The Ohio High School Athletic Association is in a no-win situation.

The Ohio High School Athletic Association is in a no-win situation.

Next month, principals of OHSAA schools will vote on various items, but the one that will be most closely monitored is the proposal dealing with "competitive balance."

In an attempt to even the playing field for schools, the organization's board of directors has devised an "athletic count" formula to help determine the postseason division in which a school will compete. According to the OHSAA: "The formula for calculating the athletic count includes factors related to how students enter the school (boundary factor); the ability of students to access additional resources for successful competition (socioeconomic factor); and the success of a specific program over a long period of time (tradition factor)."

Sounds fine, except those numbers will not be a cure-all. Really, competitive balance addresses an age-old, hot-button issue. From the dawn of postseason tournaments, there has been an outcry by some to create separate divisions for public and private schools.

Simplified, the argument is that private schools can pick and choose from their area's best athletes while public schools only can compete with the kids who live within their boundaries. The OHSAA always has avoided a private-public revision.

With approval, the "Competitive Balance Formula" would begin in the 2013-14 school year for football, soccer, volleyball, basketball, baseball and softball.

Using football as an example, in the past 12 seasons in the sport's six divisions, public schools have a 73-71 edge in state titles. To those who believed private schools had dominated the category, that's not the case. In fact, the six divisions were split down the middle with both public and private schools winning three of the six titles in 2002, 2003 and 2005. In 2004, public schools won four of the six championships.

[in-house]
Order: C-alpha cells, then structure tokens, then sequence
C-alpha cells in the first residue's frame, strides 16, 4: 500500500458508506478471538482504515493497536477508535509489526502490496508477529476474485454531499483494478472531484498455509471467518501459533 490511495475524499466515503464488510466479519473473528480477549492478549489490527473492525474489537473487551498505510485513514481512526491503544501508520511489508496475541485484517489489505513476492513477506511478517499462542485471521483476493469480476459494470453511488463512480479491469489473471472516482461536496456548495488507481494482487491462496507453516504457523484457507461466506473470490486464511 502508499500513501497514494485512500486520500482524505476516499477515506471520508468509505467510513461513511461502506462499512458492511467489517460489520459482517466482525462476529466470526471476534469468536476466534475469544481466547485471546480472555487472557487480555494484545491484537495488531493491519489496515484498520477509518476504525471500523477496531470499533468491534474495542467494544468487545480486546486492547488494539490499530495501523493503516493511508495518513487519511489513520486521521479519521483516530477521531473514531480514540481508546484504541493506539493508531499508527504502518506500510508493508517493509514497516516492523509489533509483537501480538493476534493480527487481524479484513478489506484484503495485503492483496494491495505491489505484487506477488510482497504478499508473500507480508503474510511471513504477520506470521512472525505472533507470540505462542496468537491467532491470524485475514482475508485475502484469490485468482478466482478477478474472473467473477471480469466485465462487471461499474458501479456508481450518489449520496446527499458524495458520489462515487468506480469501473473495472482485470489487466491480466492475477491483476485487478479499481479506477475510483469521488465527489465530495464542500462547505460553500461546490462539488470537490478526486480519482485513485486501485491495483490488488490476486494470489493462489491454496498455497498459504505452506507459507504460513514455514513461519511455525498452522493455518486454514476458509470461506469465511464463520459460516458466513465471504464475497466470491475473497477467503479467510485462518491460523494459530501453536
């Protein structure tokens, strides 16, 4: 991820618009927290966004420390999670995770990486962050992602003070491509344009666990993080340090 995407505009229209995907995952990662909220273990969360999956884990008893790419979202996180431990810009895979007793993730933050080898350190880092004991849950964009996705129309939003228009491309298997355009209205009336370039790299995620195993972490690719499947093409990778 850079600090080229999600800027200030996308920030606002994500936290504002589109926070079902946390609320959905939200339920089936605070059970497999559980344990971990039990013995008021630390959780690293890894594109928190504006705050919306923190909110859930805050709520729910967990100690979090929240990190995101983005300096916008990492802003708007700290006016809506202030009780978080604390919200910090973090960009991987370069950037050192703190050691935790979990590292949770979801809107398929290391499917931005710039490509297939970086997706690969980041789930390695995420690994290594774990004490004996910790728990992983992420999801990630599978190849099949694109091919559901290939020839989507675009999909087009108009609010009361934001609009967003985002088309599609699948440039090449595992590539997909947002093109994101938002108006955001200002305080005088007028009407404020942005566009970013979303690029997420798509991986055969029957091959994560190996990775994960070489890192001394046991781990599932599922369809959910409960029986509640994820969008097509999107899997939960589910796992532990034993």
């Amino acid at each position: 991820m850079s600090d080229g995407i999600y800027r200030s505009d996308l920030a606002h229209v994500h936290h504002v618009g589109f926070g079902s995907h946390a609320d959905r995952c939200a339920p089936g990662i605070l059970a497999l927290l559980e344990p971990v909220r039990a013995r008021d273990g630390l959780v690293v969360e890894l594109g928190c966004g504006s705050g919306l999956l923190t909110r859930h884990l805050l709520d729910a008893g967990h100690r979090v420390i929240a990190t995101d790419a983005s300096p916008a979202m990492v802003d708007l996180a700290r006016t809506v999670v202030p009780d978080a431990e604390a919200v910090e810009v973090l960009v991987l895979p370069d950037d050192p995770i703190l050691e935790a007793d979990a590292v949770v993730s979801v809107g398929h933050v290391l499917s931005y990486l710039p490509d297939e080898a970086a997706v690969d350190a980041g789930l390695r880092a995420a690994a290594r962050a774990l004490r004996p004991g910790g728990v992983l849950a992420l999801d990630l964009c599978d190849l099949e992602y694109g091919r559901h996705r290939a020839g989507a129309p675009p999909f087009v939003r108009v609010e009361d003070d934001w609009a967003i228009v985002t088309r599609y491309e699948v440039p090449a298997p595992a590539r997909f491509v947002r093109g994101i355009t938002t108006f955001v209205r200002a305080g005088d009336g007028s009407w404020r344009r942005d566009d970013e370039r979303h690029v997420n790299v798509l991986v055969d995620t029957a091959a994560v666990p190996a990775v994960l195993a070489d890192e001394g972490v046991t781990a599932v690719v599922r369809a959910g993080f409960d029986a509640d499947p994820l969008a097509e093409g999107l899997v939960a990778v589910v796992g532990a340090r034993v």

Public schools also held a 4-2 advantage in 2011. Private schools won five titles in 2010 and four in both 2008 and 2009.

Another interesting figure: Over the same 12-year period, private schools had a 26-8 edge head-to-head in title games against their public counterparts. This figure only includes championship games between public and private schools.

One of the changes, no matter if competitive balance passes or fails, will be the addition of a seventh football division. The sport has had six divisions since 1994.

The biggest change here will be Division I will include only the largest 72 schools in the state, based on boys enrollment. The remaining schools will be slotted into the other six divisions, with approximately 108 schools in each category. This change will begin in fall 2013.

Many have complained about the large enrollment range of Division I teams. Schools such as Cincinnati St. Xavier (1,164), Mason (1,154) and Cleveland St. Ignatius (1,121) have more than double the number of boys enrolled as numerous area schools that will drop to Division II. But maybe a seventh football division wouldn't have been necessary if several local districts had only one high school instead of two or three.

Much like the often-maligned Bowl Championship Series in college football, the competitive balance proposal is a step in the right direction – the BCS isn't perfect, but it's better to have a national championship game than letting a poll determine the champion. Further changes to the BCS format are being discussed.

Is change needed to the postseason in Ohio? Probably, but the only change that will truly make all public schools happy will be to split the postseason for public and private schools. But that would have private schools crying foul, especially considering the results from the football championships over the past 12 years.

Good luck, OHSAA. You'll need it.